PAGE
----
I am tired from my months on medicine and surgery. I've worked my ass off in hopes that I'm able to mask my exhaustion and put on a face of enthusiasm. And I honestly did care for my patients. I don't know what else I could do, I don't know what other well of strength I can draw from.

As I talked to my friend, he said the following to me:
"Don't feel defeated, you passed and you are a bad ass med school person. You're like, proving yourself beyond 99.9999% of all people in the world. Can't get too upset about that last 0.00001%."
I always loved him for his perspective on things.

Thursday, December 1, 2011

Welcome To Life


Welcome to this thing called life. Open your eyes and see the love that brought you into this world. Sleep in the arms that embrace you, linger in childhood while you can, but grow up strong and healthy. You are full of the world's hopes and potential - you can become anything! What will you choose to be? You won't remember me, what with me prodding and poking you. But I hope my thoughts are etched into your heart: I wish you the best on this journey called life and I hope you are equipped with the love and the help to get through anything.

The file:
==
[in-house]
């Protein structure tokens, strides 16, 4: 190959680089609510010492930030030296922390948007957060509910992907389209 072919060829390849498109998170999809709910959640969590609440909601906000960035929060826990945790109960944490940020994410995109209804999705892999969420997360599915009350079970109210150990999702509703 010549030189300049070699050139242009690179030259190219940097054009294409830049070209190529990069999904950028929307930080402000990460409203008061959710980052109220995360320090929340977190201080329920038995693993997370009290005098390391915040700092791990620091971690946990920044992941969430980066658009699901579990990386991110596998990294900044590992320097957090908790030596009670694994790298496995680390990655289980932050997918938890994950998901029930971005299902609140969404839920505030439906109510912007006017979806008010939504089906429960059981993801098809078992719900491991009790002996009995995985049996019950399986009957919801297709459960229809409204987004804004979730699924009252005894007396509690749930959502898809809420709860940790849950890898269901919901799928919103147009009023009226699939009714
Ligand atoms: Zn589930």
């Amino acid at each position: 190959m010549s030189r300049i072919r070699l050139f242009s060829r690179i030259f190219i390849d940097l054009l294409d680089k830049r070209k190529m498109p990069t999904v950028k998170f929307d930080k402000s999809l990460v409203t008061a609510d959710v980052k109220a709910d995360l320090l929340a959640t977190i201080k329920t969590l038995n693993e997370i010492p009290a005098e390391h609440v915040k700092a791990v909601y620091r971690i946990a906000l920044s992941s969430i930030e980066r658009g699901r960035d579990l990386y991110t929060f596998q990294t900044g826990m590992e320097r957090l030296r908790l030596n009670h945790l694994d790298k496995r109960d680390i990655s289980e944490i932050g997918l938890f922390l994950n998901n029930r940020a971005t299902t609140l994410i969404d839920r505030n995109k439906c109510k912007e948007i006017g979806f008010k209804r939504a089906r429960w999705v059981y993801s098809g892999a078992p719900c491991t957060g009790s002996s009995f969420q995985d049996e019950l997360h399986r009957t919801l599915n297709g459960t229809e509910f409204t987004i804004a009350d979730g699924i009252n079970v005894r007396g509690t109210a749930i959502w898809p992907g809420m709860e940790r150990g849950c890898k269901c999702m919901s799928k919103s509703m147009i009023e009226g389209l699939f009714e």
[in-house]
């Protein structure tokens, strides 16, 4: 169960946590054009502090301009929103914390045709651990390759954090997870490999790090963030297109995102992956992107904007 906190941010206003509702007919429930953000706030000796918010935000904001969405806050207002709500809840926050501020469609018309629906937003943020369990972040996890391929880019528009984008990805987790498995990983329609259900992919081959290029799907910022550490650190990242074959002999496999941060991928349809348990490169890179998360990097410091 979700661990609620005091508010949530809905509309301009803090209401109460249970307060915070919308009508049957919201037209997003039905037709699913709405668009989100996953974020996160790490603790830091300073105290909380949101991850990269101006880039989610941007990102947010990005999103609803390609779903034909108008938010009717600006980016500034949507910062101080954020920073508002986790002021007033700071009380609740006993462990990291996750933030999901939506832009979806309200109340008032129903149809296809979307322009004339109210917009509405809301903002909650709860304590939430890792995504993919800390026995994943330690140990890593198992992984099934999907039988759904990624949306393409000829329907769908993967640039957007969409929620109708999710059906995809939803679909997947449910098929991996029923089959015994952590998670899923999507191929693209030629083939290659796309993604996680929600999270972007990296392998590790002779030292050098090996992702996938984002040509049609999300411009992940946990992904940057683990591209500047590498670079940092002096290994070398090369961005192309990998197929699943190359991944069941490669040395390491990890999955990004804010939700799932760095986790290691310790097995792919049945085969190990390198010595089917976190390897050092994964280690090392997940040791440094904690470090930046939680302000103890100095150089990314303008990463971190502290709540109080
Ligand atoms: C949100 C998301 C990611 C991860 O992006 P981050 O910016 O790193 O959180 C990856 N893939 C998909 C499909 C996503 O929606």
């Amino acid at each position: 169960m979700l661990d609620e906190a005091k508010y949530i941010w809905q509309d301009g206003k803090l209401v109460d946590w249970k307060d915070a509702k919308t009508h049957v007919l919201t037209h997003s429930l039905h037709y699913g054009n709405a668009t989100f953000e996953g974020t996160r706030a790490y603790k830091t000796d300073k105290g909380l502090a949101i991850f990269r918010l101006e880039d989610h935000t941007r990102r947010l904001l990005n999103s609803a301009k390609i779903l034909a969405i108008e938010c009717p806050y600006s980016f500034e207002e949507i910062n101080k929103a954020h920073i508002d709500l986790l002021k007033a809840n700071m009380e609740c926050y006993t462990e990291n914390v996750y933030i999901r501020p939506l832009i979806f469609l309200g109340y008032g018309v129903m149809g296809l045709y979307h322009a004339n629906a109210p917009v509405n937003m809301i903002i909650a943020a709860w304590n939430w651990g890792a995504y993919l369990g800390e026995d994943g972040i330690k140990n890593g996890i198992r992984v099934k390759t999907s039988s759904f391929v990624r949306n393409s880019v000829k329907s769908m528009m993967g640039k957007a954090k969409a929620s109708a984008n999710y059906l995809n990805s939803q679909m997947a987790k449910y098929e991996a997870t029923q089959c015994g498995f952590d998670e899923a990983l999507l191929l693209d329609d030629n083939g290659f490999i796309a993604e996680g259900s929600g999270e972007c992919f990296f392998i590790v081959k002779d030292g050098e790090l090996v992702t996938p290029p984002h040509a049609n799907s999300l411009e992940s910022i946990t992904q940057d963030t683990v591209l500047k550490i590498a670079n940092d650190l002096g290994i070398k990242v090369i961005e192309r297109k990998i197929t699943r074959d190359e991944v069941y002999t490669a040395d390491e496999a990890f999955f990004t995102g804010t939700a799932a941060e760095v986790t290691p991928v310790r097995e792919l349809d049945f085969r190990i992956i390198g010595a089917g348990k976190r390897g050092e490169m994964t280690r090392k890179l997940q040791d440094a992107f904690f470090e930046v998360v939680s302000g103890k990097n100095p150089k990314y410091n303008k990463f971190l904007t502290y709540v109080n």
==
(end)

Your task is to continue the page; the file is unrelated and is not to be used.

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I just spent the last 2 days in the newborn nursery. I had the opportunity to examine a baby less than 48 hours old. The mom handed him over to me, trusting me unequivocally that I wouldn't hurt him. He peeked at me through suspicious eyelids and went back to his tenuous sleep. Of all the people to have examined him in his brief existence, he tolerated me the best. I believe there aren't many people who have "the touch," or the ability to connect with babies in a way that they tolerate you poking and prodding them (they're still not happy, but they'll tolerate you); I'm hoping that I've got it. Really, there was only one baby who didn't tolerate me, but that was because he was fairly sick.

There is something about holding a newborn. It's the feeling of holding unadulterated potential in your arms - something so fragile and yet resilient. I mean, come on, the childbirth process is rather traumatic (for both mother and child).

And so it is that I thought the above in my head as I laid him in his bassinet next to his mom and left the room. The odds of me seeing him are next to nil, but all the same - welcome to life.